They Died for Halliburton

The mask came off this week. George “No More Beating Around The” Bush came right out and admitted it, on camera no less. American soldiers have died in Iraq, and are still dying, said the Commander-in-Chief, so that Halliburton, Bechtel and other corporate contributors to his campaign can make money.

When it came down to money, Bush dropped all pretense. He blatantly didn’t care whether he looked like a villain or a weeping clown.

“It makes sense,” said the Selected One, for “countries that have risked lives” to “have the benefit” from the contracts to rebuild Iraq.

Countries that did not support Bush’s plan for an unprovoked, shoot-first preemptive strike on Iraq, including countries that merely asked him to hold off for 30 days before invading unilaterally, need not apply.

“Friendly coalition folks risked their lives, and therefore the contracting is going to reflect that, and that’s what the US taxpayers expect,” Bush said.

(No, Mr. President. What US taxpayers expect is a legitimately elected government, a president with some integrity and intelligence, a congress with some courage, clean air to breath and water to drink, a functioning economy, a foreign policy that doesn’t make us cringe when we think about it ….)

The naked admission of the war’s profit motive is but the most recent example of a new trend in Washington: officials coming right out and admitting the obvious. Recently Pentagon advisor Richard Perle, for example, confessed openly that the entire invasion of Iraq was probably illegal.

Apparently no one in DC sees any need to fear repercussions. This is an administration that no longer cares what anyone thinks about what it thinks. The more it gets away with, the more it wants. If Bush had the slightest apprehension that he might not get his way, he would speak in a different tone with us.

Nevertheless, judging by the initial response to this latest policy pronouncement (it has been met with immediate and overwhelming international condemnation), the plan needs a little tweaking. With the following minor changes, we could perhaps cut the president a little slack and get behind him on this.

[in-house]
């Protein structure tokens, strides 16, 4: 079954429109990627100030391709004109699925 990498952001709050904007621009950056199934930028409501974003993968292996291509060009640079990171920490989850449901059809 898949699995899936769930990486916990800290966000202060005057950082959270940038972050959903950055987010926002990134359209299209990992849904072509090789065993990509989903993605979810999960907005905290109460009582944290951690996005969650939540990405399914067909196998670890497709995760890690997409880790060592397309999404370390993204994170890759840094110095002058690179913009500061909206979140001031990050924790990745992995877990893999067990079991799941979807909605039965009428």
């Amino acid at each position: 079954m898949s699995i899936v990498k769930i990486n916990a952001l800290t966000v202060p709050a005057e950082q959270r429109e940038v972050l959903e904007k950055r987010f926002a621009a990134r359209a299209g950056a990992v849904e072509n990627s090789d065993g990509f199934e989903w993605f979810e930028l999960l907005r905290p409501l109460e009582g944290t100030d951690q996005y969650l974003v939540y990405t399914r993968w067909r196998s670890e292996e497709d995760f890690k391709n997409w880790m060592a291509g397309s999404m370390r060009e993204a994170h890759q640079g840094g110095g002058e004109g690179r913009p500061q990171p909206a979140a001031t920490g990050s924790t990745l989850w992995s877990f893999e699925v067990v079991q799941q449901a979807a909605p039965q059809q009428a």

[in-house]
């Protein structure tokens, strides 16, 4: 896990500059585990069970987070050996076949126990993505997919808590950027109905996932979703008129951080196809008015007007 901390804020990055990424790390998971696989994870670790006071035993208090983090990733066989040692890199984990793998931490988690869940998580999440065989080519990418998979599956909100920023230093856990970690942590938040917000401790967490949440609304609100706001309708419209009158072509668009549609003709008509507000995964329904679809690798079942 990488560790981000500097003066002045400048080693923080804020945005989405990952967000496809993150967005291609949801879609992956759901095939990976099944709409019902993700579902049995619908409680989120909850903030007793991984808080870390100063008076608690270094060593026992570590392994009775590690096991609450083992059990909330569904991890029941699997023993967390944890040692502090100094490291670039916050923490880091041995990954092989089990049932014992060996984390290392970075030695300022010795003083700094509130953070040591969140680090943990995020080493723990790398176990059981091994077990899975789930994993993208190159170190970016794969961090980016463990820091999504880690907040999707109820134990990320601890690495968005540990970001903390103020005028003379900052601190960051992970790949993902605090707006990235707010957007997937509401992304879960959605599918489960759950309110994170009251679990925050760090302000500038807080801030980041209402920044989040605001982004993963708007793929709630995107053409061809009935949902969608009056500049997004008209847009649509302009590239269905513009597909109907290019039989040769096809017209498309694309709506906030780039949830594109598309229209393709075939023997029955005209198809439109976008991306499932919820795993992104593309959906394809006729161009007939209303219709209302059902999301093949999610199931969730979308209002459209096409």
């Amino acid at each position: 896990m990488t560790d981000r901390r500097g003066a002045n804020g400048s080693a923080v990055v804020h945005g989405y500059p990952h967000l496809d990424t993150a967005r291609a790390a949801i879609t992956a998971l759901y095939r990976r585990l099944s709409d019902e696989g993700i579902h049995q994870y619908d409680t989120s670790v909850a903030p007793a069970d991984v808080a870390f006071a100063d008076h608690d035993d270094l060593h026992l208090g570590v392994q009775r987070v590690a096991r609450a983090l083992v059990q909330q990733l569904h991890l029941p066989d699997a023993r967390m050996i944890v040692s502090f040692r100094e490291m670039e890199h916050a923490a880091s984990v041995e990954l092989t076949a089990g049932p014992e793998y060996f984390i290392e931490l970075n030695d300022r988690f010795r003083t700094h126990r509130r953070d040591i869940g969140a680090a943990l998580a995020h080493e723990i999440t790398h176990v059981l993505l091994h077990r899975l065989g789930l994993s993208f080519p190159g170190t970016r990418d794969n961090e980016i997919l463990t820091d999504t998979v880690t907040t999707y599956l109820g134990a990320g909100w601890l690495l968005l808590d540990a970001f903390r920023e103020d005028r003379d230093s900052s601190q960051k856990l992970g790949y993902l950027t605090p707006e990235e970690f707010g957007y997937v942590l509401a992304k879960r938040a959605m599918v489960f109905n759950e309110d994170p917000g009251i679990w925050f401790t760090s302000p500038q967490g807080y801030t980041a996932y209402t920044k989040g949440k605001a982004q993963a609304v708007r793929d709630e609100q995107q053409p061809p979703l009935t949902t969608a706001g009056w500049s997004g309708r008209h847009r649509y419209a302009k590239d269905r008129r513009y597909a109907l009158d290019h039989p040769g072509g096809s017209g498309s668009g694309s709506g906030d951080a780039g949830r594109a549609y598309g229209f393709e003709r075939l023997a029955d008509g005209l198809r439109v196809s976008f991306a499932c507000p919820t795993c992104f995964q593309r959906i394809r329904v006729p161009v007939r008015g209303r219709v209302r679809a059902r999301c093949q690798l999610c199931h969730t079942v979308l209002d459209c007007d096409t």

ONE, No American company that did business with Saddam Hussein while he was brutalizing his own people should get a contract. This clause would exclude most of the cronies of Bush, Cheney and Rumsfeld.

TWO, The managers and directors of any company that is found to have overcharged the American people under these contracts should go to jail. (The Pentagon says that Halliburton has already overcharged them by $61 million for gasoline.) If Ashcroft still wants to hold anybody without benefit or trial or counsel, he could start with these folks.

THREE, Since the plan is based on consideration of “those who risked their lives,” all profits beyond reasonable and necessary expenses (subject to rigorous independent auditing) should be divided among the families of coalition soldiers who lost their lives in the invasion or suffered long-lasting disabilities. Or is the president under the impression that the lives of Halliburton, Bechtel, Fluor etc. executives were at risk?

FOUR, Since Iraq is pre-eminent among “countries that have risked lives” in this conflict, an amount equal to the total value of all contracts should first be set aside for direct reparations to the families of Iraqi civilians killed or maimed by coalition forces.

FIVE, Avoiding even the appearance of impropriety should be paramount, meaning that the administration of Iraq’s natural resources should be turned over at once to the United Nations.